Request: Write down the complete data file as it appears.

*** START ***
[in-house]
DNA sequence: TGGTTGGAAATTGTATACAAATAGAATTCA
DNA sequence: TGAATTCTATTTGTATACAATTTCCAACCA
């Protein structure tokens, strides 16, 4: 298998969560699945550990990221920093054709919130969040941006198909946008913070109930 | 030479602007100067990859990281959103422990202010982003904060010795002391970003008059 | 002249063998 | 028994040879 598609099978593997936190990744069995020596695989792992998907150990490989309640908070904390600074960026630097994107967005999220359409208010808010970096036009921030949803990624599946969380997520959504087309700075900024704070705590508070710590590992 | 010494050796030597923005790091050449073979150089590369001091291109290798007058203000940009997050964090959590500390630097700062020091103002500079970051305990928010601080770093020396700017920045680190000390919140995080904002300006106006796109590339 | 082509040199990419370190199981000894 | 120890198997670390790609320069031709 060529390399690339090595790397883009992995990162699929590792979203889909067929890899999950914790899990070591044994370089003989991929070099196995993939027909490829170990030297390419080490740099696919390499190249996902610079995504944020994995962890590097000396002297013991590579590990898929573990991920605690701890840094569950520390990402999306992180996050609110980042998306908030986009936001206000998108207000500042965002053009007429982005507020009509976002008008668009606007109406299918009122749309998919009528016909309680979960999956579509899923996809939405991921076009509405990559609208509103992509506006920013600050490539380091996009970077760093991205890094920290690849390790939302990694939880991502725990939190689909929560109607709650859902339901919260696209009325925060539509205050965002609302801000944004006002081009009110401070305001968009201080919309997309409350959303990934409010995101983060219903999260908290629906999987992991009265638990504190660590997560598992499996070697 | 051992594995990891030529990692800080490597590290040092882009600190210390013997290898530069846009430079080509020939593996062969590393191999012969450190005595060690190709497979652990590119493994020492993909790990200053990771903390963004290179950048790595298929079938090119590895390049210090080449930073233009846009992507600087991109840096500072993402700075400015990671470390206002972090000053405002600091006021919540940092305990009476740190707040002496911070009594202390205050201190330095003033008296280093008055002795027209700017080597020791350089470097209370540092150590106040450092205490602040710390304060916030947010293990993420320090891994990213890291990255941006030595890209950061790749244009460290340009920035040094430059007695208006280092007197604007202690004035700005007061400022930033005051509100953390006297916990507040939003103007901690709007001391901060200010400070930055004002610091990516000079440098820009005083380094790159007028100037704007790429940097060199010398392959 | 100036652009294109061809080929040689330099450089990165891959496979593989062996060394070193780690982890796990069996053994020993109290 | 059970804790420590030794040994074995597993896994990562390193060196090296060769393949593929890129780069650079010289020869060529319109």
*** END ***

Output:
[in-house]
DNA sequence: TGGTTGGAAATTGTATACAAATAGAATTCA
DNA sequence: TGAATTCTATTTGTATACAATTTCCAACCA
């Protein structure tokens, strides 16, 4: 298998969560699945550990990221920093054709919130969040941006198909946008913070109930 | 030479602007100067990859990281959103422990202010982003904060010795002391970003008059 | 002249063998 | 028994040879 598609099978593997936190990744069995020596695989792992998907150990490989309640908070904390600074960026630097994107967005999220359409208010808010970096036009921030949803990624599946969380997520959504087309700075900024704070705590508070710590590992 | 010494050796030597923005790091050449073979150089590369001091291109290798007058203000940009997050964090959590500390630097700062020091103002500079970051305990928010601080770093020396700017920045680190000390919140995080904002300006106006796109590339 | 082509040199990419370190199981000894 | 120890198997670390790609320069031709 060529390399690339090595790397883009992995990162699929590792979203889909067929890899999950914790899990070591044994370089003989991929070099196995993939027909490829170990030297390419080490740099696919390499190249996902610079995504944020994995962890590097000396002297013991590579590990898929573990991920605690701890840094569950520390990402999306992180996050609110980042998306908030986009936001206000998108207000500042965002053009007429982005507020009509976002008008668009606007109406299918009122749309998919009528016909309680979960999956579509899923996809939405991921076009509405990559609208509103992509506006920013600050490539380091996009970077760093991205890094920290690849390790939302990694939880991502725990939190689909929560109607709650859902339901919260696209009325925060539509205050965002609302801000944004006002081009009110401070305001968009201080919309997309409350959303990934409010995101983060219903999260908290629906999987992991009265638990504190660590997560598992499996070697 | 051992594995990891030529990692800080490597590290040092882009600190210390013997290898530069846009430079080509020939593996062969590393191999012969450190005595060690190709497979652990590119493994020492993909790990200053990771903390963004290179950048790595298929079938090119590895390049210090080449930073233009846009992507600087991109840096500072993402700075400015990671470390206002972090000053405002600091006021919540940092305990009476740190707040002496911070009594202390205050201190330095003033008296280093008055002795027209700017080597020791350089470097209370540092150590106040450092205490602040710390304060916030947010293990993420320090891994990213890291990255941006030595890209950061790749244009460290340009920035040094430059007695208006280092007197604007202690004035700005007061400022930033005051509100953390006297916990507040939003103007901690709007001391901060200010400070930055004002610091990516000079440098820009005083380094790159007028100037704007790429940097060199010398392959 | 100036652009294109061809080929040689330099450089990165891959496979593989062996060394070193780690982890796990069996053994020993109290 | 059970804790420590030794040994074995597993896994990562390193060196090296060769393949593929890129780069650079010289020869060529319109």